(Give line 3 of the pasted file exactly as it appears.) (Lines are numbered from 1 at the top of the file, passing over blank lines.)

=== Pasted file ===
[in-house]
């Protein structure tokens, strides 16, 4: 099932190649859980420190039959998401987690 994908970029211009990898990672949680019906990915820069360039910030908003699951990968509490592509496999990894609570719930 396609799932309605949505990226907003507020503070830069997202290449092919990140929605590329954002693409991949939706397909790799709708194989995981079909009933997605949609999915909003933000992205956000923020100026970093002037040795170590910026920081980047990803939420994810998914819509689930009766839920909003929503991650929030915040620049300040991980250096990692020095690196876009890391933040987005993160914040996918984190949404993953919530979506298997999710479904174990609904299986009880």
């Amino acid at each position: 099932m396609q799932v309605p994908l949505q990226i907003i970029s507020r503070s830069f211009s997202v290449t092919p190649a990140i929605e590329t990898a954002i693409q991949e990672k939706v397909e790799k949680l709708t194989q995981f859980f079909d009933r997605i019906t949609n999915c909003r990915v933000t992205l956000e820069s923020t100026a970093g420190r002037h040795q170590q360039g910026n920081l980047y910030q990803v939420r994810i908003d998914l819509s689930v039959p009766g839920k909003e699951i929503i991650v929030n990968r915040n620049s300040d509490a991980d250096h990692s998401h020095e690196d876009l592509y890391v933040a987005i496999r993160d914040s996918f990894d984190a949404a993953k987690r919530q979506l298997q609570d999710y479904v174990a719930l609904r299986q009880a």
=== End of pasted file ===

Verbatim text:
């Amino acid at each position: 099932m396609q799932v309605p994908l949505q990226i907003i970029s507020r503070s830069f211009s997202v290449t092919p190649a990140i929605e590329t990898a954002i693409q991949e990672k939706v397909e790799k949680l709708t194989q995981f859980f079909d009933r997605i019906t949609n999915c909003r990915v933000t992205l956000e820069s923020t100026a970093g420190r002037h040795q170590q360039g910026n920081l980047y910030q990803v939420r994810i908003d998914l819509s689930v039959p009766g839920k909003e699951i929503i991650v929030n990968r915040n620049s300040d509490a991980d250096h990692s998401h020095e690196d876009l592509y890391v933040a987005i496999r993160d914040s996918f990894d984190a949404a993953k987690r919530q979506l298997q609570d999710y479904v174990a719930l609904r299986q009880a």